A murder that has a Pembroke connection was that of William Roblin, the last man to be hanged in Pembrokeshire.  His body was anatomised and dissected, then buried within the prison grounds without Christian ceremony. But, even then, he was not allowed to rest in peace. His body was dug up and the skeleton sold. After passing through several hands, most of it was lost - except the skull. And that now lies in a box in Pembroke Castle. How it got there remains a mystery!

Our next talk on Saturday, November 4th

Ron's Birthday in the Museum

Museum volunteers met on Thursday morning to celebrate Ron's birthday with coffee and cakes.

Wednesday, October 11, 2017

We begin our Winter Talks Programme

Alex Powell and Christian Donovan (centre) with some of the P&M Local History Society Committee

We began our Winter Talks programme on Saturday October 7th at Pembroke Town Hall with a talk by Carew Castle Discovery Guides Alex Powell and Christian Donovan 'Carew Castle and Sir Rhys ap Thomas: the man who killed Richard III'.   
Between them, the ladies gave a detailed presentation of the life of Sir Rhys and his relationship with Henry Tudor - his support was crucial to Henry's victory at Bosworth and it is believed that it was he who delivered the death blow.  
Rhys remained a close ally and trusted friend to Henry and, in recognition for his loyalty, he was made a Knight of the Garter in 1505.  To celebrate this honour Sir Rhys held a great tournament at Carew Castle in April 1507, the last tournament to be held in this country.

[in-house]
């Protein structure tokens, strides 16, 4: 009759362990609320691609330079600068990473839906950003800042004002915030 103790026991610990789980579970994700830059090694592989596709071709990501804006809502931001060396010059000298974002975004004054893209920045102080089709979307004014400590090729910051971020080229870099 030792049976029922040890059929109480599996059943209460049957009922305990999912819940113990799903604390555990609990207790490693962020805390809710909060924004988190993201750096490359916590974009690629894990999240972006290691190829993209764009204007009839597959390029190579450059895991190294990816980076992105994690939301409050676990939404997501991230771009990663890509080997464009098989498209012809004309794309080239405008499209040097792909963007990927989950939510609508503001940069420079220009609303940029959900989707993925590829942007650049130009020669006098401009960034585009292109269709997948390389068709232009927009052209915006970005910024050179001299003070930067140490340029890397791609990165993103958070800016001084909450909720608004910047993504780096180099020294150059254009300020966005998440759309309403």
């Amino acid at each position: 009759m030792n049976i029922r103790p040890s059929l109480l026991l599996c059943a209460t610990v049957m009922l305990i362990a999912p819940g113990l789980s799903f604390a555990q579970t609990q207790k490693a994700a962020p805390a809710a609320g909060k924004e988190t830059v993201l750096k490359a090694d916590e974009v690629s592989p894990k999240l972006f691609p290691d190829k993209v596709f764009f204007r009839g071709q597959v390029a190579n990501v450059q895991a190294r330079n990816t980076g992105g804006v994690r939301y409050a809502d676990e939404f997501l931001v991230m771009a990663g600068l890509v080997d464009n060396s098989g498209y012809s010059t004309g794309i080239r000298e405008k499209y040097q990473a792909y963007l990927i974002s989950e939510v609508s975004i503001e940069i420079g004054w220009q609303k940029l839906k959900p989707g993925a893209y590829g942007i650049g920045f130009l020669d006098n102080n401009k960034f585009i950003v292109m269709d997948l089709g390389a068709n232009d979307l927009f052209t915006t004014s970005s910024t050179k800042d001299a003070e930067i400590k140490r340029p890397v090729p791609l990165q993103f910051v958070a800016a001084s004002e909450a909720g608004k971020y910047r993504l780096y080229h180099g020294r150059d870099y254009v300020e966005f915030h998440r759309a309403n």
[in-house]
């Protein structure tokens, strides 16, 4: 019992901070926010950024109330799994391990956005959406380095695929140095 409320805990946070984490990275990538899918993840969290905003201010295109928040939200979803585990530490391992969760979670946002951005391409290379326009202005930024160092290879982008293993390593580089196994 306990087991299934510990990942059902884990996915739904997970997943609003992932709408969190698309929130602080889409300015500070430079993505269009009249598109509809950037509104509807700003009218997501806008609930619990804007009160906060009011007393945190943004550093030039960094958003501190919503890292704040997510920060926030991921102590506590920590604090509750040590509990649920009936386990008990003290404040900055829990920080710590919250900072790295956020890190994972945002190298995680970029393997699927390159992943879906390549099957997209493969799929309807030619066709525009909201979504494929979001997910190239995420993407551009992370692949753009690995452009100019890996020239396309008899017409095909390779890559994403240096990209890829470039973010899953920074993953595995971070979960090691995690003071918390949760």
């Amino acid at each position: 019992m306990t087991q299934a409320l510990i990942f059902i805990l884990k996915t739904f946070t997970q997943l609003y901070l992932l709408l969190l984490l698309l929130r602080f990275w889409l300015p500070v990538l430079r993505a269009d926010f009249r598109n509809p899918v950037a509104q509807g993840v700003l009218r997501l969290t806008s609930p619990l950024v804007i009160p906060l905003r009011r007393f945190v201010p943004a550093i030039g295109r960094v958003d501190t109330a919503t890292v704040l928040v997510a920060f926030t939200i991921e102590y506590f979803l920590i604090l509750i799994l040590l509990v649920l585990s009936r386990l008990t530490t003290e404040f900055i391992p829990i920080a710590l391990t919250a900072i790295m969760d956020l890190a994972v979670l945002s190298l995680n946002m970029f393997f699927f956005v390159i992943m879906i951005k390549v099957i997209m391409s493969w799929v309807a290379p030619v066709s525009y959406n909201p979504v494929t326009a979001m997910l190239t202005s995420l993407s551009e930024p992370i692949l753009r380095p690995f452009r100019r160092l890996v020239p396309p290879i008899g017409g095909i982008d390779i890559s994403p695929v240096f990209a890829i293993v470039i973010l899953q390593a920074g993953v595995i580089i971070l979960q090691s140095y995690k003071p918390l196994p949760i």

Wednesday, September 27, 2017

October Events

Quiz Night, September 22nd

The winning team are Michael Howlett, Lottie Howlett-John, Wendy George, Graham George and (not pictured) Abby John. On the right of the photograph is Rose Blackburn, the Quiz Master for the night.
Rose extended thanks to all who supported the Quiz Night and especially to the ladies of the Committee for providing the excellent buffet.  £140 was raised for Society funds.
Next Quiz Night will be held on November 17th.

Dyfed Family History Fair September 16th

We attended the Dyfed Family History Fair which was held in St Peter's Hall, Carmarthen.  Good opportunity for networking as so many Societies take part. Nearby is St Peter's Church, where can be seen the tomb of Sir Rhys ap Thomas who played such an important part in Henry Tudor's victory at Bosworth.

Monday, September 4, 2017

And off further afield to Bosworth!

out and about this summer

Summer is always a busy time for us - supporting local events with exhibitions and stalls:
St Mary's Church Welsh Week

Carew Castle Archaeology Day

The Pembroke Show

Display in Brown's Fish and Chip Cafe window on the Digital Town Trail